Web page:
Betting big on hearts

How Novartis built clinical case to replace generics in heart failure

Though saturation by cheap generics and a high-profile failure of another compound led some companies to exit the heart failure space, results from the PARADIGM-HF trial suggest Novartis AG made the right call by doubling down in its Phase III program for LCZ696. The key was the pharma's decision to design a robust trial that would show outcomes relevant to multiple stakeholders, with the goal of thoroughly supplanting angiotensin-converting enzyme inhibitors in the indication.

The study design is a model for how companies can provide robust data - even against generics - in the brave new world in which regulators, payers, physicians and patients all have different data requirements.

An early sign of success came in March, when Novartis announced that a DMC recommended stopping PARADIGM-HF early because LCZ696 had already beaten enalapril, a generic angiotensin-converting enzyme (ACE) inhibitor, on the composite primary endpoint of delaying the time to first occurrence of cardiovascular death or heart failure hospitalization.

At the European Society of Cardiology meeting on Aug. 30, Novartis revealed the magnitude of the victory: a hazard ratio of 0.8 favoring LCZ696.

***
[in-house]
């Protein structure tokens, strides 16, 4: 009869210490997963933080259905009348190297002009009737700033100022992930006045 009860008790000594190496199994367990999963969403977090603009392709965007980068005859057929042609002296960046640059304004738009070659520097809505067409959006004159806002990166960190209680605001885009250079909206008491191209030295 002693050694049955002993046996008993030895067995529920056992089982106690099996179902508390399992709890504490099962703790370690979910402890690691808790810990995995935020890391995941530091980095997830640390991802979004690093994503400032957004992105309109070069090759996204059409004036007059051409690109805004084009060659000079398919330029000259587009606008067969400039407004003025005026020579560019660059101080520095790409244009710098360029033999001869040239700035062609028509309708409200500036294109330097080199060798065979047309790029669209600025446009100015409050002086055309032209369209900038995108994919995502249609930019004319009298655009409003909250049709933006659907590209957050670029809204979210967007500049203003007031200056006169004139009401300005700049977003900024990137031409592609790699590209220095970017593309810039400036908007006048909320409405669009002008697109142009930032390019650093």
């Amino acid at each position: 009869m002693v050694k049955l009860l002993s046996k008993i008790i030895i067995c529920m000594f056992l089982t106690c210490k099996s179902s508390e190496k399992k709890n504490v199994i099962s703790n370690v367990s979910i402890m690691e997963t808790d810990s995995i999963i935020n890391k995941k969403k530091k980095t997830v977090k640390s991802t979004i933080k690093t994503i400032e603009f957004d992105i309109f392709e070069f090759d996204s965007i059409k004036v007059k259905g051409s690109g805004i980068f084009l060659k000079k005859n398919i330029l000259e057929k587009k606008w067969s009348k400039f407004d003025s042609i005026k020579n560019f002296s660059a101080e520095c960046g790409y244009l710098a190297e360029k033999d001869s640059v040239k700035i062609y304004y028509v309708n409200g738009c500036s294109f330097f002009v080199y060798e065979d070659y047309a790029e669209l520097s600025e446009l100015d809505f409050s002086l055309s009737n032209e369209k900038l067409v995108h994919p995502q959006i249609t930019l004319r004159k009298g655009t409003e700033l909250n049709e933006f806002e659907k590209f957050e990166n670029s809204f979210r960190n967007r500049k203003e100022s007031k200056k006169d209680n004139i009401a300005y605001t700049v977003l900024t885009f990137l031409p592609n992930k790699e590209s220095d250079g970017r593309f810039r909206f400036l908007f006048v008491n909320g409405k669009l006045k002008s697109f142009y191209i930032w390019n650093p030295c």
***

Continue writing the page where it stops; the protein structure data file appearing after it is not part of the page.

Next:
Crucial to the pharma's plans were secondary outcomes meant to persuade physicians, patients and payers to switch to a new therapy. In each case, LCZ696 trumped enalapril.

"This was head to head vs. enalapril studied at an evidence-based dose. So the hurdle for benefit was high," said Ameet Nathwani, Novartis' global business franchise head of critical care.

Four doctors who spoke to BioCentury agreed the endpoints were clinically meaningful, and saw no red flags in the data that would preclude approval. Barring unforeseen issues from an in-depth regulatory review, they expected LCZ696 would replace ACE inhibitors widely, so long as its price was not prohibitive.

"It's an extremely important finding. Since 1991, nothing has proven better than ACE inhibitors," said

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